I think infographics are where it’s at right now in education. It’s vital for students to be able to think critically about data and draw conclusions. Infographics also offer an opportunity for us to explore integrating subjects such as math into other content areas. The Piktochart I created is about Close Reading and Text Dependent Questions, both of which are represented in the instructional shifts related to the Common Core in ELA. The one I’ve created here is text heavy, as I was just trying out the tool, but it excites me to think what kids could do with this. I found the interface and dashboard easy to use and navigate, and I went from complete novice to finished product in about 45 minutes. Next time, it won’t take half so long. Ease of use is high up on my list when it comes to web tools, and this one is as easy as they come! Here’s the example I created:
The last tool I want to add to your toolboxes today is Yapp. I’ve been using Yapp for several months now, and it became the basis for one of the technology upgrades that Janet and I advocate in our new book. Yapp is a tool that lets you easily create your own App for a digital device. Here’s a short video tour:
I’ve used it to create Apps for events such as conferences, to collect information for a local library, and most recently, to create an App that lets me share all of my resources for Text Complexity based on a LiveBinder I created back in November. You can access the App by navigating, through your internet browser, to the following address on your digital device:
Note that you may need to install YappBox onto your device if you have any trouble with the link itself.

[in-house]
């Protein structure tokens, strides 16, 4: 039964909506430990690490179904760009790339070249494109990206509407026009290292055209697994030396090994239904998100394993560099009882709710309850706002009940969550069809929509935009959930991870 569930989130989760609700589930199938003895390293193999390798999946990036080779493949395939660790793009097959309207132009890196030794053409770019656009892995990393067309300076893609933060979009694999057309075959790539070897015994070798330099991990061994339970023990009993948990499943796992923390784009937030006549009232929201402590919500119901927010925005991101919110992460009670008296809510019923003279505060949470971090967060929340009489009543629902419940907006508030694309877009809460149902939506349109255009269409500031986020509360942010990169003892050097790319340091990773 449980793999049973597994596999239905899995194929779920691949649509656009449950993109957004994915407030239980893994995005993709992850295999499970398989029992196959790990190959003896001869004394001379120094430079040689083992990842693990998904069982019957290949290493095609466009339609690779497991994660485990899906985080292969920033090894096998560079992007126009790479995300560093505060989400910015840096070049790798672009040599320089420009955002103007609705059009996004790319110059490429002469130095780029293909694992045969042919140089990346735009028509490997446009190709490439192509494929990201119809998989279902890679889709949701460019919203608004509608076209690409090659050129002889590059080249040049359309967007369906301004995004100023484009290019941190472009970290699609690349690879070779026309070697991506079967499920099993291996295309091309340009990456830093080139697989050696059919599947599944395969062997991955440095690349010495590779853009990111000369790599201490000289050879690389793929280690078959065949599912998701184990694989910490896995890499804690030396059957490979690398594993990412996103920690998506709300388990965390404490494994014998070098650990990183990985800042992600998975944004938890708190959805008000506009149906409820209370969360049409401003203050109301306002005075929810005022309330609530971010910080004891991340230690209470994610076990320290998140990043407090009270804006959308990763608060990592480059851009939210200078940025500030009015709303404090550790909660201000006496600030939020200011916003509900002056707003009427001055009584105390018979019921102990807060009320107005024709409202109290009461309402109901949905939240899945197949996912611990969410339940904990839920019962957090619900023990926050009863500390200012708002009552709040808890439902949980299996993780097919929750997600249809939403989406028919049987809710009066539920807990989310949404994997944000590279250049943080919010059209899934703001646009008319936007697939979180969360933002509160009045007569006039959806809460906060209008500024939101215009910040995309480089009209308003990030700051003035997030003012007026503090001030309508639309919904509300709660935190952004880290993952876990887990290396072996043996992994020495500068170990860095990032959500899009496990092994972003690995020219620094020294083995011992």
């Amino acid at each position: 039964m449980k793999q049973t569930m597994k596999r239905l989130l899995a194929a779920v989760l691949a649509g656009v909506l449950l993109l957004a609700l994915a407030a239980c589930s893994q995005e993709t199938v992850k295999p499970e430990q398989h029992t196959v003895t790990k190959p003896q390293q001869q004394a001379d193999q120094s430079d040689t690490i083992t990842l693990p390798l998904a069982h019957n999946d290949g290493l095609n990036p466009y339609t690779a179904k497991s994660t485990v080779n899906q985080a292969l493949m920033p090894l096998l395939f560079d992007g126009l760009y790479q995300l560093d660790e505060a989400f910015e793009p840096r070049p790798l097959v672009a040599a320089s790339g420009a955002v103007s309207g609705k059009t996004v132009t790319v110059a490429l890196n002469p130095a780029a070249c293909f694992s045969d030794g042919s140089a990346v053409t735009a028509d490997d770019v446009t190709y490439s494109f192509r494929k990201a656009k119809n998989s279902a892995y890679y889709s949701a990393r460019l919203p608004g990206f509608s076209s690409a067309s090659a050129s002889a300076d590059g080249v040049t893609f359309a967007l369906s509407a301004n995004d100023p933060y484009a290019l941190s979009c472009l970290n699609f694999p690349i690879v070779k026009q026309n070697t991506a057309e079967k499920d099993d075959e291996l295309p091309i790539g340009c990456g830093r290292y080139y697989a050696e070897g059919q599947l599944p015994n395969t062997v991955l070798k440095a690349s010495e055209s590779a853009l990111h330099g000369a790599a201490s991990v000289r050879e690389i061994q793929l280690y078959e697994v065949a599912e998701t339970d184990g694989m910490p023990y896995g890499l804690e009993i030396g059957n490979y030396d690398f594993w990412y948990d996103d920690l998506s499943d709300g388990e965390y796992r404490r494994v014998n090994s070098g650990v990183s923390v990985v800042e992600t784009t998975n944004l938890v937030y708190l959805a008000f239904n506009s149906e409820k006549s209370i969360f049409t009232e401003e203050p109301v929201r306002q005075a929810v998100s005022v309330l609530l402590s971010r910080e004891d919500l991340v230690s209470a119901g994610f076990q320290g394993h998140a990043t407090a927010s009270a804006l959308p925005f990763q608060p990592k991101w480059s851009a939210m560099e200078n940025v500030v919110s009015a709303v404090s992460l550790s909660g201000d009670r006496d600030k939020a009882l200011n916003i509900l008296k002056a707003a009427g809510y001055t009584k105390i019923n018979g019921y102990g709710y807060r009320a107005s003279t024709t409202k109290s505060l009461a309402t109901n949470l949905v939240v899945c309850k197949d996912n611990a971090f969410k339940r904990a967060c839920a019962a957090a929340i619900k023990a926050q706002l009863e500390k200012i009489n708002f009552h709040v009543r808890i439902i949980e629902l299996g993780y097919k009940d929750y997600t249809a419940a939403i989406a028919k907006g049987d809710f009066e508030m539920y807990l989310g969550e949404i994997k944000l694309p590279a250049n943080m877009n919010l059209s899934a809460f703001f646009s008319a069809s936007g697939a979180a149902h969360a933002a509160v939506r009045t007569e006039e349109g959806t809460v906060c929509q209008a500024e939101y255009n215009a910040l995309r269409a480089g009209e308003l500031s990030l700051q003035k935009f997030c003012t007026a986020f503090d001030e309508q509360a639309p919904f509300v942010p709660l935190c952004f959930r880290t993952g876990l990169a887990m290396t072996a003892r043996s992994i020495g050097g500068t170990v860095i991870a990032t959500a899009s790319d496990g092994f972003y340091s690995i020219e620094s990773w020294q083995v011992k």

In the book, Janet and I talk about Learning and Engagement around students creating apps. There are certainly a number of ways to go about this, but Yapp is a good starting point. Right now in classrooms, teachers are clamoring to find apps for the various digital devices they use. This translates, a lot of times, into teacher-selected, tool-based learning scenarios rather than student-centered, task-based scenarios. Now that teachers have had some “play time” in the first decade of the 21st Century, we’re ready to shift the focus to thinking, and the ownership of the learning back to the students. If students are CREATING, and making authentic choices about what to include in an app and how to share and amplify it, then they are working at the highest levels of Bloom’s and absolutely owning the learning.
Put your toolbox to work
So, to recap, adding tools to your toolbox is valuable and necessary, even though the goal is to work toward task-based opportunities. Learning and engagement are important and must be considered together for effective learning. Also, there are several lenses through which we can explore potential upgrades to the work we are currently doing.
I’ll be exploring more of these lenses with posts at my ASCD Edge blog as we lead up to the launch of the book in early March. If any readers would like to join Janet and me in Chicago at the ASCD conference, we’ll be exploring what it means to Upgrade Your Curriculum in person. You can also use the Twitter Hashtag #UpgradeYC to interact online right now!
Michael Fisher is a former middle grades teacher who is now a full-time author, educational consultant, and instructional coach. He works with schools and districts around the country, helping to sustain curriculum upgrades and integrate instructional technology. He specializes in the integration of research-based instructional strategies to facilitate transformations of curriculum design, instructional practice, and professional collaboration, currently around 21st Century Fluencies, Common Core integration, and all that modern learning entails. Michael is a member of the Curriculum 21 Faculty and is an active blogger who writes often for the Curriculum 21 Ning (curriculum21.ning.com) and ASCD’s Edge Social Network (http://edge.ascd.org). His web site is The Digigogy Collaborative (digigogy.com) and he can be found on Twitter (@fisher1000).